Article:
Boutiques Look for Third-Party Investors as Industry Consolidates

Boutiques Look for Third-Party Investors as Industry Consolidates

Credit: Lisa Fu – Fund Fire

Consolidation in the asset management industry has led some portfolio managers to question the future of their teams and enlist third-party support to leave parent companies.

In November, three third-party assisted transactions were announced. Los Angeles-based RIA Lido Advisors partnered with F/m Acceleration to leave parent company First Western Financial, as reported. The $700 million fixed income team left First Western and rebranded as Oakhurst Capital Management with the aid of F/m Acceleration’s investment.

The $1.6 billion small-cap manager Ranger Investment Management announced a management-led buyout from parent company Ranger Capital Group by teaming up with thirdparty Kudu Investment Management, which is taking a minority stake in Ranger Investment Management, as reported.

Affiliated Managers Group (AMG) helped facilitate a similar transaction, taking a minority stake in long-only growth equity manager Jackson Square Partners, as the management team bought out the stake held by Macquarie Investment Management, as FundFire reported.

F/m Acceleration receives frequent calls from portfolio management teams that are part of a large transaction and are uncertain about their future, CEO David Littleton says. They identify overlaps in strategies and start thinking about ways to leave the parent company, he says.

“It could be a boutique firm or a team working inside a fairly large shop — you can think of them as a boutique waiting to happen,” Littleton says. “They need to have control over their own lives, and these people are not necessarily business people. That’s where we come in [as a third-party investor.]”

Asset management mergers and acquisitions have accelerated over the years — from 182 deals in 2013 to 290 reported last year, according to S&P Global Market Intelligence. As of November 2020, 230 deals have been reported.

Larger institutions may decide that some of their boutique firms do not “meaningfully move the needle,” and seek to let go of specialized teams, says Alexander Morris, CIO and president at F/m Acceleration. When bigger firms that own multiple asset management boutiques or brands merge, they may end up with some overlapping investment strategies, he adds.

“The bigger the firm becomes, everyone wants to synergize out and take advantage of this, and headcount is usually one of the first things to be considered,” Morris says. “These institutions can’t have too many dueling teams underneath them. At some point, that’s difficult to manage, that’s difficult to report on, and it’s difficult to sell to the client base.”

In general, acquiring minority stakes in managers has “become much more popular this year,” says Mark Bruno, managing director at Echelon Partners. And some of these minority stake acquisitions are aiding spin-outs, he says.

“[Boutique or soon-to-be boutique firms] are run by thoughtful, clever people that are generally doing new things that require a certain amount of board oversight and engagement,” Morris says. “I think many [parent companies] are realizing they’d rather take their chips off the table today and reinvest it in the folks that are the driving force of the enterprise.”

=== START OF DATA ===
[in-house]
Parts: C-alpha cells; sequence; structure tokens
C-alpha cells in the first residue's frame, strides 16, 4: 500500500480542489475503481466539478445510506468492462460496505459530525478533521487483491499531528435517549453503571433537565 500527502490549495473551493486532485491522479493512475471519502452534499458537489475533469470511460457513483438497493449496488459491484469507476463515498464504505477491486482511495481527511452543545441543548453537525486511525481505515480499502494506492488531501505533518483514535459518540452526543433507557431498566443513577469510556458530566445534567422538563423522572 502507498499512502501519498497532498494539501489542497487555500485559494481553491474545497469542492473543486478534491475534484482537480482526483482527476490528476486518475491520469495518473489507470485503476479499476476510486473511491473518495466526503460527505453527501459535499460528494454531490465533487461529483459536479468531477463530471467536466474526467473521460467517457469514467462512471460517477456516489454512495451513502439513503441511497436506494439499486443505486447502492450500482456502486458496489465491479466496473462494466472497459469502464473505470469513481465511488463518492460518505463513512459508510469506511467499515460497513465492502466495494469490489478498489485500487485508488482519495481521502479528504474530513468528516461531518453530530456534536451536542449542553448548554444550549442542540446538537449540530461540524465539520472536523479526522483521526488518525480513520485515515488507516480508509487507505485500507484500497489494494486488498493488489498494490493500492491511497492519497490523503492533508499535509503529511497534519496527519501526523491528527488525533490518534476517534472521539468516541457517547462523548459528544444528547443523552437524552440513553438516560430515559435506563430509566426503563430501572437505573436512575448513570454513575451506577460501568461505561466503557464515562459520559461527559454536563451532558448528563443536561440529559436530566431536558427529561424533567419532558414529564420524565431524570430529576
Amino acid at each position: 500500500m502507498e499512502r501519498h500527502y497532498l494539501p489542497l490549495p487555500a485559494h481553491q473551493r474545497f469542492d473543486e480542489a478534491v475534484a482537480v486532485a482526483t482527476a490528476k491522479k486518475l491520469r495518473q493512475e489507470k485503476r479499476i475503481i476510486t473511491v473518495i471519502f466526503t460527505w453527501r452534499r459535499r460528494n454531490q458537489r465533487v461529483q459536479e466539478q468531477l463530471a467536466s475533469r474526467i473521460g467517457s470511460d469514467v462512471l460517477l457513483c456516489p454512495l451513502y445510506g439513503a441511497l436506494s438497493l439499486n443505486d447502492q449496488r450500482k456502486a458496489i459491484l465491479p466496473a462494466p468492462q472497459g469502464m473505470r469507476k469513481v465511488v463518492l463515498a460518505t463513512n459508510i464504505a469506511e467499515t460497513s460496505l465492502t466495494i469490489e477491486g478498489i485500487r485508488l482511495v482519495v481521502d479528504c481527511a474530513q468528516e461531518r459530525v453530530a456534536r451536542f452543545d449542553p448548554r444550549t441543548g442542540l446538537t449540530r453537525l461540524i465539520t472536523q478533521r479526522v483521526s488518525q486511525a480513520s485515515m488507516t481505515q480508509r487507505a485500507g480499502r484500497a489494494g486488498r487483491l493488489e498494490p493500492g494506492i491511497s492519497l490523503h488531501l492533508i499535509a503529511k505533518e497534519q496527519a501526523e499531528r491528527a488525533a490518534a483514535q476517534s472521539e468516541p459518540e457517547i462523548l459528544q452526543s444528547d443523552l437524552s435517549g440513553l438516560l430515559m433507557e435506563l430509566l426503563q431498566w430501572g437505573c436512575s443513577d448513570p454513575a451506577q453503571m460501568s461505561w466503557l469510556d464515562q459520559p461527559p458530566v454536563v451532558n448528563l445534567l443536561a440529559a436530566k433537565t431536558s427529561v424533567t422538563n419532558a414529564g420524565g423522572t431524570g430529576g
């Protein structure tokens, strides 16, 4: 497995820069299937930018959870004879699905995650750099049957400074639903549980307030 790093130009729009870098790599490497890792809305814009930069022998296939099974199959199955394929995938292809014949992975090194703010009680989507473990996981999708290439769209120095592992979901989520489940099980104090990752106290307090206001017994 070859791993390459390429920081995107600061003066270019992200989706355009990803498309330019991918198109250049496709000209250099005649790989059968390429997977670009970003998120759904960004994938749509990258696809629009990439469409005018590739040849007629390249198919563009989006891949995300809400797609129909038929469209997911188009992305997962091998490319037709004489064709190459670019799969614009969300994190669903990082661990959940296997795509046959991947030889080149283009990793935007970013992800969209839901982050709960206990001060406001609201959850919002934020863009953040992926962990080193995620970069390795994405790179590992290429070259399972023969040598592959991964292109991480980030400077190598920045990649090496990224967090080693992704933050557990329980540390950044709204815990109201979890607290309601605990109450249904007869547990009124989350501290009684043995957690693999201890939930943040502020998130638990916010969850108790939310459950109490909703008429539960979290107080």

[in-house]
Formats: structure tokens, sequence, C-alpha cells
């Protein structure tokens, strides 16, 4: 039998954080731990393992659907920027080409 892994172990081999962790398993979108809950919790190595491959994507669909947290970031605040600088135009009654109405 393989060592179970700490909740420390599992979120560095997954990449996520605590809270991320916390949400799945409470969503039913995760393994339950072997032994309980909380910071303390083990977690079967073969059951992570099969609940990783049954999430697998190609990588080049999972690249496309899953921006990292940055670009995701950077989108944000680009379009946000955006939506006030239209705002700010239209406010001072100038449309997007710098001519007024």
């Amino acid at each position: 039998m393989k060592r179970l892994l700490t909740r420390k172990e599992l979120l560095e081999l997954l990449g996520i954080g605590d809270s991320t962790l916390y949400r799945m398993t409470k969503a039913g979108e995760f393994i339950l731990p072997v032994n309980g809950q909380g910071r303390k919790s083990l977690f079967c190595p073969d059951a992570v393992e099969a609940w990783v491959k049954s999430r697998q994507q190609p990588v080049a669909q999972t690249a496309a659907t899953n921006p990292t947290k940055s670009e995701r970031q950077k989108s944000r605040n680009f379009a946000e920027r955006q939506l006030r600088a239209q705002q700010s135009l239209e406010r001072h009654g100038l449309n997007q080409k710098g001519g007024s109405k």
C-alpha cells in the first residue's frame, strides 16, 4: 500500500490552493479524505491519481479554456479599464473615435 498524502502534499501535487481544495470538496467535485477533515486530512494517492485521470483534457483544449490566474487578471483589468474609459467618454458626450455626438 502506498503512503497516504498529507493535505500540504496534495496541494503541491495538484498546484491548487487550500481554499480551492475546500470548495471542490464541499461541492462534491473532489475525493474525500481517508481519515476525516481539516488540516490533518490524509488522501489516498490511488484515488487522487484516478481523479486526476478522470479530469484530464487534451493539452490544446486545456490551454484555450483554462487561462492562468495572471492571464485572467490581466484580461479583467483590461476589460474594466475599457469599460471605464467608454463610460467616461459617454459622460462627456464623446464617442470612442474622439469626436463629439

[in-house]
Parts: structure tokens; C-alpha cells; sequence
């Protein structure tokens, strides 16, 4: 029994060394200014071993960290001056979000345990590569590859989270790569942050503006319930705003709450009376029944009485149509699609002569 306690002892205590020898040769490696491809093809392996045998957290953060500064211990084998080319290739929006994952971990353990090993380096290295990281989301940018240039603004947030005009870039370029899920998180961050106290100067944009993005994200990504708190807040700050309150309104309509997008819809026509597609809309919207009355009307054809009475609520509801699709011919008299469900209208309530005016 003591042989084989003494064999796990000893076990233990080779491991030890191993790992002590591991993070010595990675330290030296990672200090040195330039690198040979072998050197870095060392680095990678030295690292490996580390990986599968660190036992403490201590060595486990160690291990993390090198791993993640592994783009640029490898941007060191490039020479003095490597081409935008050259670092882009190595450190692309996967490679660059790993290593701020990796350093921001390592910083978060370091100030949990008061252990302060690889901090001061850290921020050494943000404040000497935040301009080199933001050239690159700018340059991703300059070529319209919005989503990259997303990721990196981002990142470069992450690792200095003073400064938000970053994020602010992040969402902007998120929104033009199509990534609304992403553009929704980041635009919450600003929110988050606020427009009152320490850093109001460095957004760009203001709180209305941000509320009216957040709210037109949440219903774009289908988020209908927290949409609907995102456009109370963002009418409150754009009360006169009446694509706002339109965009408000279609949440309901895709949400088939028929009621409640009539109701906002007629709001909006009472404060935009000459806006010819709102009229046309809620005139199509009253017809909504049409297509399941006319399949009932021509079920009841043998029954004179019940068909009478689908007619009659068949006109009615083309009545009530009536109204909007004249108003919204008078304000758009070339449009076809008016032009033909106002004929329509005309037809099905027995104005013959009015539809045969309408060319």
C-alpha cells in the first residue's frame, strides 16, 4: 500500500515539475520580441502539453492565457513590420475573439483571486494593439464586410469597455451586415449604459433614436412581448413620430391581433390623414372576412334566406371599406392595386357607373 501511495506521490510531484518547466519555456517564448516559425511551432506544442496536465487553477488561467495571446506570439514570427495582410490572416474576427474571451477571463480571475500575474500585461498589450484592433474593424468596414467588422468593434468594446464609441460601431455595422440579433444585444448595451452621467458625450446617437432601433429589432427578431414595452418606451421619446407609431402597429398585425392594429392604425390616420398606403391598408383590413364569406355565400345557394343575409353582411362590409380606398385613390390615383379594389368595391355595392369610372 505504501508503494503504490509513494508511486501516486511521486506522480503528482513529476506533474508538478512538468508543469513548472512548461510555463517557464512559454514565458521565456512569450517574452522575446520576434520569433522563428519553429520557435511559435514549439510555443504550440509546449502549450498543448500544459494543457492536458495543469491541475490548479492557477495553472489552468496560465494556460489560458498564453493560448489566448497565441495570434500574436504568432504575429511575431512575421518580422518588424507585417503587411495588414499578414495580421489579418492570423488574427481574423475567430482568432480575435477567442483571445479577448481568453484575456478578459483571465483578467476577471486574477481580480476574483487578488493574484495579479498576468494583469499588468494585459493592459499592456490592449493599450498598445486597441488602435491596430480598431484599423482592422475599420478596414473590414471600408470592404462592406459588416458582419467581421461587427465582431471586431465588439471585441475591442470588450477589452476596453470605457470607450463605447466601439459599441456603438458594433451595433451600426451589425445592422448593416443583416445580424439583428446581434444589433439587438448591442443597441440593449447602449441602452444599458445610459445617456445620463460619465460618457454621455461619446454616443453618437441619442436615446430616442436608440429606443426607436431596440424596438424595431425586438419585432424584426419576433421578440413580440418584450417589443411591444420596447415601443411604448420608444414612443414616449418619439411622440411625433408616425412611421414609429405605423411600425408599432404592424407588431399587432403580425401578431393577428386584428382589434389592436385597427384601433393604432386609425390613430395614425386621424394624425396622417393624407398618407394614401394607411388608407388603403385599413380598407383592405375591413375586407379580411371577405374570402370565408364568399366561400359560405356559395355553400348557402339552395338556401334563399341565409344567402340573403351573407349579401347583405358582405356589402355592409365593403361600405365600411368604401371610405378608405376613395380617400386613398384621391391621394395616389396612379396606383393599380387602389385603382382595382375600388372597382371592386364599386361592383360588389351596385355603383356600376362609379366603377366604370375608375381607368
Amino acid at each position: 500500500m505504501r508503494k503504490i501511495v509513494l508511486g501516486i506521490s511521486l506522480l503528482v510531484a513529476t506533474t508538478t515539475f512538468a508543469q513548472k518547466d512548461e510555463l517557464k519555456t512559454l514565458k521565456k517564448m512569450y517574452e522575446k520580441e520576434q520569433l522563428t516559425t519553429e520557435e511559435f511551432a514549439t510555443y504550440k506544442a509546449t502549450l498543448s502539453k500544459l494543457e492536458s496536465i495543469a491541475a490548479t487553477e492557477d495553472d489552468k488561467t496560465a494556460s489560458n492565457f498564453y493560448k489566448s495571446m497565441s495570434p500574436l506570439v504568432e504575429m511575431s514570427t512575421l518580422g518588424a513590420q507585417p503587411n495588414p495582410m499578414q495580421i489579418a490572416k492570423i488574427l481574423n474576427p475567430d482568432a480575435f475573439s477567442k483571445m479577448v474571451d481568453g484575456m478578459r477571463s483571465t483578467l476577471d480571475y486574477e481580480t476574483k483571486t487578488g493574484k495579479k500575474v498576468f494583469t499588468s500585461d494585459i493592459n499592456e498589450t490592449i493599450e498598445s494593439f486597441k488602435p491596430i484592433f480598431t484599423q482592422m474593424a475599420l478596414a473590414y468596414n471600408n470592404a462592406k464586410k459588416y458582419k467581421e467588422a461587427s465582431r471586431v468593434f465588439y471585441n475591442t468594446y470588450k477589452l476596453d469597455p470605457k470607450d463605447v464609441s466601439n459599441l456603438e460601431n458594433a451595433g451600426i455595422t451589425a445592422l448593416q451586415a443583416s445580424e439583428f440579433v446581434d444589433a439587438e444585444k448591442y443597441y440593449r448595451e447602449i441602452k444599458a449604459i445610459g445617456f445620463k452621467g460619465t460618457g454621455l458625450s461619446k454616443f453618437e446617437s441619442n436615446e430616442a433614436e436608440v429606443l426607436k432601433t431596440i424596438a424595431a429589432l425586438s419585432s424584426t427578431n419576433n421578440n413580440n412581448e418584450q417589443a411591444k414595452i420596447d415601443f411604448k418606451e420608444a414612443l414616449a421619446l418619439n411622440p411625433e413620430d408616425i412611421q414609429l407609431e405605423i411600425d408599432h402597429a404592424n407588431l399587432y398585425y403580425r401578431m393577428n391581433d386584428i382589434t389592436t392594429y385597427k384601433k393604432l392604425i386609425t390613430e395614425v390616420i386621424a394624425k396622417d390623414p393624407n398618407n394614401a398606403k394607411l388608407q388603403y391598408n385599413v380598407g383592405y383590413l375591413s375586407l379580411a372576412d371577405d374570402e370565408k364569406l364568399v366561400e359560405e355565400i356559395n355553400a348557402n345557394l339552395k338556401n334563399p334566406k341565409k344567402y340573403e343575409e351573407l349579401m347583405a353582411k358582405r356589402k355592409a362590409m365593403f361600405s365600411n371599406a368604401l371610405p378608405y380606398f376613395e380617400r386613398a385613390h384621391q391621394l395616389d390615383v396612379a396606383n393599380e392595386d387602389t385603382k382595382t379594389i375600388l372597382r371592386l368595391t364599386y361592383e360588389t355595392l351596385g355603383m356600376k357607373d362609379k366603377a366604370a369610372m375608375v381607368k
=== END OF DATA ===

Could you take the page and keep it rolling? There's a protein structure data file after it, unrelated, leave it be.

These transactions — where a third-party acquires an ownership stake as part of a spinout — tend to increase at the top and bottom of market cycles, says Elizabeth Nesvold, head of asset and wealth management investment banking at Raymond James.

“Larger institutions may have a shift in strategy, prompting a disposition of non-core assets,” Nesvold adds.

Minority share transactions in the wealth management space have also increased, climbing to almost four times the number of similar deals in 2019, Bruno says. That uptick in minority share transactions holds up in asset management as well, but at a smaller scale, he says. Larger asset managers, those with greater than $10 billion in assets, are less likely to sell a minority stake, and the asset management industry tends to have larger AUM firms compared to wealth management, he says.

For the third parties, taking a minority stake in a boutique asset manager or soon-to-be boutique asset manager can be attractive because of the deal’s open-endedness, Bruno says. Depending on the life cycle of the firm, some of the partners in the management team may look to cash out and create an opportunity for the third party to increase its share, he adds.

“It’s a good opportunity to sort of test the relationship to-date before you potentially get married,” Bruno says.

For portfolio management teams looking to leave the parent company, selling a minority share to a third party is a great way to access capital for a management-led buyout, Bruno says. If the portfolio management team picks the right third party, they gain a partner that can provide resources like technology or distribution capabilities, he says. At the same time, the nature of the minority investment keeps control within the hands of the portfolio management team, he adds.

“It works for the types of management teams or portfolio managers that are ultimately entrepreneurial and want to run their own businesses,” Bruno says. “Every situation is different, but [portfolio management teams] have a number of options right now whether it’s banks, private equity or other third parties that are interested in taking minority positions.”

But minority share investments are still niche, and minority share investments that lead to management-led buyouts remain a “niche within a niche,” Bruno says. Thus, the reason why parties want to embark on a transaction like this can be unique to each firm, he says.